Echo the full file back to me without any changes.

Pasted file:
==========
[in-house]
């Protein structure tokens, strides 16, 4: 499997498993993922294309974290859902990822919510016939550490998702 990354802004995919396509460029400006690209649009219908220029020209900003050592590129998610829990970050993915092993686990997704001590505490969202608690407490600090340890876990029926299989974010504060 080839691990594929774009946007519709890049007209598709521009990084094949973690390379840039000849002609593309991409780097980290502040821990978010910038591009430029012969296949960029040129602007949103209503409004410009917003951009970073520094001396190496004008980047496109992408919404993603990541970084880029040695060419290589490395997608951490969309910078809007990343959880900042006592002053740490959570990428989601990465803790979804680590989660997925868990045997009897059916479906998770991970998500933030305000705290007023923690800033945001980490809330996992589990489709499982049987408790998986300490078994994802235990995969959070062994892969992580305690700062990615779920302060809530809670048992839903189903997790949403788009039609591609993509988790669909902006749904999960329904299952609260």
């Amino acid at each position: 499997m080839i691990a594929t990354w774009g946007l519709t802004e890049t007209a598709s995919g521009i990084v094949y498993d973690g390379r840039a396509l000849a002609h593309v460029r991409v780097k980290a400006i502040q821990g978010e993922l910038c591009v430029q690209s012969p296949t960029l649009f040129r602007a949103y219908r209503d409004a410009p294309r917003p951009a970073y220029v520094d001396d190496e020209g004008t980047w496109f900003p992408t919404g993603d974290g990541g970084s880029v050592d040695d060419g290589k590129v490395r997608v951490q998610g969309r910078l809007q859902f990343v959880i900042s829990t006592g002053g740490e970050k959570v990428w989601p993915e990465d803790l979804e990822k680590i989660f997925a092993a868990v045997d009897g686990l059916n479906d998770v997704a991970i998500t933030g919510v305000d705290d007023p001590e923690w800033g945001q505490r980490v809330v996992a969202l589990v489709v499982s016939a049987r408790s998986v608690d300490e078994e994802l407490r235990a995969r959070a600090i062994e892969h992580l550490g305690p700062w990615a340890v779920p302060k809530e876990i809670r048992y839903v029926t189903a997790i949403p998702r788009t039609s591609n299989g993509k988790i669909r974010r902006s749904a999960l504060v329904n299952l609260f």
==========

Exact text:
[in-house]
């Protein structure tokens, strides 16, 4: 499997498993993922294309974290859902990822919510016939550490998702 990354802004995919396509460029400006690209649009219908220029020209900003050592590129998610829990970050993915092993686990997704001590505490969202608690407490600090340890876990029926299989974010504060 080839691990594929774009946007519709890049007209598709521009990084094949973690390379840039000849002609593309991409780097980290502040821990978010910038591009430029012969296949960029040129602007949103209503409004410009917003951009970073520094001396190496004008980047496109992408919404993603990541970084880029040695060419290589490395997608951490969309910078809007990343959880900042006592002053740490959570990428989601990465803790979804680590989660997925868990045997009897059916479906998770991970998500933030305000705290007023923690800033945001980490809330996992589990489709499982049987408790998986300490078994994802235990995969959070062994892969992580305690700062990615779920302060809530809670048992839903189903997790949403788009039609591609993509988790669909902006749904999960329904299952609260």
């Amino acid at each position: 499997m080839i691990a594929t990354w774009g946007l519709t802004e890049t007209a598709s995919g521009i990084v094949y498993d973690g390379r840039a396509l000849a002609h593309v460029r991409v780097k980290a400006i502040q821990g978010e993922l910038c591009v430029q690209s012969p296949t960029l649009f040129r602007a949103y219908r209503d409004a410009p294309r917003p951009a970073y220029v520094d001396d190496e020209g004008t980047w496109f900003p992408t919404g993603d974290g990541g970084s880029v050592d040695d060419g290589k590129v490395r997608v951490q998610g969309r910078l809007q859902f990343v959880i900042s829990t006592g002053g740490e970050k959570v990428w989601p993915e990465d803790l979804e990822k680590i989660f997925a092993a868990v045997d009897g686990l059916n479906d998770v997704a991970i998500t933030g919510v305000d705290d007023p001590e923690w800033g945001q505490r980490v809330v996992a969202l589990v489709v499982s016939a049987r408790s998986v608690d300490e078994e994802l407490r235990a995969r959070a600090i062994e892969h992580l550490g305690p700062w990615a340890v779920p302060k809530e876990i809670r048992y839903v029926t189903a997790i949403p998702r788009t039609s591609n299989g993509k988790i669909r974010r902006s749904a999960l504060v329904n299952l609260f």